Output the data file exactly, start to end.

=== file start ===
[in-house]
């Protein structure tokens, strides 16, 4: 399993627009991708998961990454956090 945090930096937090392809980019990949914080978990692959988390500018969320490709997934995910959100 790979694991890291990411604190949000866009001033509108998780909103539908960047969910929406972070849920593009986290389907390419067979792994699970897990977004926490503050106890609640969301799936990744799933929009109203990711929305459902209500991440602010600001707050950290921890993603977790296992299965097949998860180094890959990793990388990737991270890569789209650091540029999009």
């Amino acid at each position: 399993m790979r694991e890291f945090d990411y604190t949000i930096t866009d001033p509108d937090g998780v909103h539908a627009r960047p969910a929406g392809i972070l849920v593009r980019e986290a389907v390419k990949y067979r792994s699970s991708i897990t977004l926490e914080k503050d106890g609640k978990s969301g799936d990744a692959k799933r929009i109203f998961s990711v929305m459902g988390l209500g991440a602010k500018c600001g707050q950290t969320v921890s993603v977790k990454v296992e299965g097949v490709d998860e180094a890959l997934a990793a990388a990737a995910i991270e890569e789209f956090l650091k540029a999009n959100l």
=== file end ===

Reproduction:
[in-house]
């Protein structure tokens, strides 16, 4: 399993627009991708998961990454956090 945090930096937090392809980019990949914080978990692959988390500018969320490709997934995910959100 790979694991890291990411604190949000866009001033509108998780909103539908960047969910929406972070849920593009986290389907390419067979792994699970897990977004926490503050106890609640969301799936990744799933929009109203990711929305459902209500991440602010600001707050950290921890993603977790296992299965097949998860180094890959990793990388990737991270890569789209650091540029999009």
């Amino acid at each position: 399993m790979r694991e890291f945090d990411y604190t949000i930096t866009d001033p509108d937090g998780v909103h539908a627009r960047p969910a929406g392809i972070l849920v593009r980019e986290a389907v390419k990949y067979r792994s699970s991708i897990t977004l926490e914080k503050d106890g609640k978990s969301g799936d990744a692959k799933r929009i109203f998961s990711v929305m459902g988390l209500g991440a602010k500018c600001g707050q950290t969320v921890s993603v977790k990454v296992e299965g097949v490709d998860e180094a890959l997934a990793a990388a990737a995910i991270e890569e789209f956090l650091k540029a999009n959100l």